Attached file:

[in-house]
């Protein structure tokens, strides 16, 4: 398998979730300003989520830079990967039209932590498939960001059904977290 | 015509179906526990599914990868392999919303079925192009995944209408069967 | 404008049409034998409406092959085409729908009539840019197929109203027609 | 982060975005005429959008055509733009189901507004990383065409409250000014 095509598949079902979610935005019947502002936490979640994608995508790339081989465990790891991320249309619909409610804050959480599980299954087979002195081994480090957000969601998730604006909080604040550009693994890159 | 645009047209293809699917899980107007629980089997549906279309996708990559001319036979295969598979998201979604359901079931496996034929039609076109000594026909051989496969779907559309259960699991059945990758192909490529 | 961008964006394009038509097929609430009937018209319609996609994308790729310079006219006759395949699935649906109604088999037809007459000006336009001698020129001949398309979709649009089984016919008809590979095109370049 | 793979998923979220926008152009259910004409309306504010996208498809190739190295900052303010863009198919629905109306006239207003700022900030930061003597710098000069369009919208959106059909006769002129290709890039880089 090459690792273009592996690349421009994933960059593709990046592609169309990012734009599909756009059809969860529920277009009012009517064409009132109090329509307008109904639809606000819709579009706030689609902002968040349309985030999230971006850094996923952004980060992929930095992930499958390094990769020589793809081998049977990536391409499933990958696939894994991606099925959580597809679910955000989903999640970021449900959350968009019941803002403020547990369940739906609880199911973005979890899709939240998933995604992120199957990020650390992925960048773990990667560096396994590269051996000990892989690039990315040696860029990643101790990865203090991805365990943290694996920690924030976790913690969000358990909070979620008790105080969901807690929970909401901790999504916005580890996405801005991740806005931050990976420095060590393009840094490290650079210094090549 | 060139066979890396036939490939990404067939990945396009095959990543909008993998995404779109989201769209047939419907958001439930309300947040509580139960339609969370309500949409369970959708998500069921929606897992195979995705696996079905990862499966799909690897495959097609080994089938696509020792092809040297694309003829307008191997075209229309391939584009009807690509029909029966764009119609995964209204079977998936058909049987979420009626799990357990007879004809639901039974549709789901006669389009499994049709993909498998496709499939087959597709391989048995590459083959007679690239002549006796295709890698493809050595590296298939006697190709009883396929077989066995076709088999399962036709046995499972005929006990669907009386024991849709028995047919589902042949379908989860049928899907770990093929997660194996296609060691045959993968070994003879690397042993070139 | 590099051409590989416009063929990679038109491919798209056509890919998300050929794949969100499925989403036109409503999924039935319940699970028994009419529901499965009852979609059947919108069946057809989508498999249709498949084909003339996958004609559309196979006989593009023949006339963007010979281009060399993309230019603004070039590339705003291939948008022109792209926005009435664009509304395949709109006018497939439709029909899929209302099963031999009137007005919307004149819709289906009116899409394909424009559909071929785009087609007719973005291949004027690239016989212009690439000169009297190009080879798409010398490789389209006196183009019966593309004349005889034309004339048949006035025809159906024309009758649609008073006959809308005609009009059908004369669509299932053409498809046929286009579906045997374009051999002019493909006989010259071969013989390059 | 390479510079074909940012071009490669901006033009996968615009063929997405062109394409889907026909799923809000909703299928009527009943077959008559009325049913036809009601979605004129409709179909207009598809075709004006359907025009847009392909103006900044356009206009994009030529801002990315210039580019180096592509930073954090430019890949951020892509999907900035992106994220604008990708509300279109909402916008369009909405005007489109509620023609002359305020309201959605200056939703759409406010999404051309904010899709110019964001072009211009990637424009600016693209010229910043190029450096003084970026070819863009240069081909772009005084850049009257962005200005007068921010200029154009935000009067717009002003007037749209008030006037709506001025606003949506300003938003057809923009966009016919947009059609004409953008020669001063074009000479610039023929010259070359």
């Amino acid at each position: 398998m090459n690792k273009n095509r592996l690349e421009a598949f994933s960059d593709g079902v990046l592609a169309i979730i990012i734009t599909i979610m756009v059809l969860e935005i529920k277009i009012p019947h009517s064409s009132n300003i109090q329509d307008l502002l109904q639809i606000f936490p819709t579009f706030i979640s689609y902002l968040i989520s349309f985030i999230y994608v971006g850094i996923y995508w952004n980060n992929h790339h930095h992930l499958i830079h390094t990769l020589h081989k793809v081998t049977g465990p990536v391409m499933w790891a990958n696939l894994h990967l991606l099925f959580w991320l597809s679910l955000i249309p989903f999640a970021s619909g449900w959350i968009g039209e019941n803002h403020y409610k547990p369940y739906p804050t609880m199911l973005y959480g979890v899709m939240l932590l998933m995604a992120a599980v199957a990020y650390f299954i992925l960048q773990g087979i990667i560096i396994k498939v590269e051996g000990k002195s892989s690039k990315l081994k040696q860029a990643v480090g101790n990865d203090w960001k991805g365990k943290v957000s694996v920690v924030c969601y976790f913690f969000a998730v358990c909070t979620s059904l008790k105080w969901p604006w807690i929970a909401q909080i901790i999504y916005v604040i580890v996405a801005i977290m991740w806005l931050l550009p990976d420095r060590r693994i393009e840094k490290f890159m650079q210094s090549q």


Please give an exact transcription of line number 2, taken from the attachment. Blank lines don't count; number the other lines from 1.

């Protein structure tokens, strides 16, 4: 398998979730300003989520830079990967039209932590498939960001059904977290 | 015509179906526990599914990868392999919303079925192009995944209408069967 | 404008049409034998409406092959085409729908009539840019197929109203027609 | 982060975005005429959008055509733009189901507004990383065409409250000014 095509598949079902979610935005019947502002936490979640994608995508790339081989465990790891991320249309619909409610804050959480599980299954087979002195081994480090957000969601998730604006909080604040550009693994890159 | 645009047209293809699917899980107007629980089997549906279309996708990559001319036979295969598979998201979604359901079931496996034929039609076109000594026909051989496969779907559309259960699991059945990758192909490529 | 961008964006394009038509097929609430009937018209319609996609994308790729310079006219006759395949699935649906109604088999037809007459000006336009001698020129001949398309979709649009089984016919008809590979095109370049 | 793979998923979220926008152009259910004409309306504010996208498809190739190295900052303010863009198919629905109306006239207003700022900030930061003597710098000069369009919208959106059909006769002129290709890039880089 090459690792273009592996690349421009994933960059593709990046592609169309990012734009599909756009059809969860529920277009009012009517064409009132109090329509307008109904639809606000819709579009706030689609902002968040349309985030999230971006850094996923952004980060992929930095992930499958390094990769020589793809081998049977990536391409499933990958696939894994991606099925959580597809679910955000989903999640970021449900959350968009019941803002403020547990369940739906609880199911973005979890899709939240998933995604992120199957990020650390992925960048773990990667560096396994590269051996000990892989690039990315040696860029990643101790990865203090991805365990943290694996920690924030976790913690969000358990909070979620008790105080969901807690929970909401901790999504916005580890996405801005991740806005931050990976420095060590393009840094490290650079210094090549 | 060139066979890396036939490939990404067939990945396009095959990543909008993998995404779109989201769209047939419907958001439930309300947040509580139960339609969370309500949409369970959708998500069921929606897992195979995705696996079905990862499966799909690897495959097609080994089938696509020792092809040297694309003829307008191997075209229309391939584009009807690509029909029966764009119609995964209204079977998936058909049987979420009626799990357990007879004809639901039974549709789901006669389009499994049709993909498998496709499939087959597709391989048995590459083959007679690239002549006796295709890698493809050595590296298939006697190709009883396929077989066995076709088999399962036709046995499972005929006990669907009386024991849709028995047919589902042949379908989860049928899907770990093929997660194996296609060691045959993968070994003879690397042993070139 | 590099051409590989416009063929990679038109491919798209056509890919998300050929794949969100499925989403036109409503999924039935319940699970028994009419529901499965009852979609059947919108069946057809989508498999249709498949084909003339996958004609559309196979006989593009023949006339963007010979281009060399993309230019603004070039590339705003291939948008022109792209926005009435664009509304395949709109006018497939439709029909899929209302099963031999009137007005919307004149819709289906009116899409394909424009559909071929785009087609007719973005291949004027690239016989212009690439000169009297190009080879798409010398490789389209006196183009019966593309004349005889034309004339048949006035025809159906024309009758649609008073006959809308005609009009059908004369669509299932053409498809046929286009579906045997374009051999002019493909006989010259071969013989390059 | 390479510079074909940012071009490669901006033009996968615009063929997405062109394409889907026909799923809000909703299928009527009943077959008559009325049913036809009601979605004129409709179909207009598809075709004006359907025009847009392909103006900044356009206009994009030529801002990315210039580019180096592509930073954090430019890949951020892509999907900035992106994220604008990708509300279109909402916008369009909405005007489109509620023609002359305020309201959605200056939703759409406010999404051309904010899709110019964001072009211009990637424009600016693209010229910043190029450096003084970026070819863009240069081909772009005084850049009257962005200005007068921010200029154009935000009067717009002003007037749209008030006037709506001025606003949506300003938003057809923009966009016919947009059609004409953008020669001063074009000479610039023929010259070359």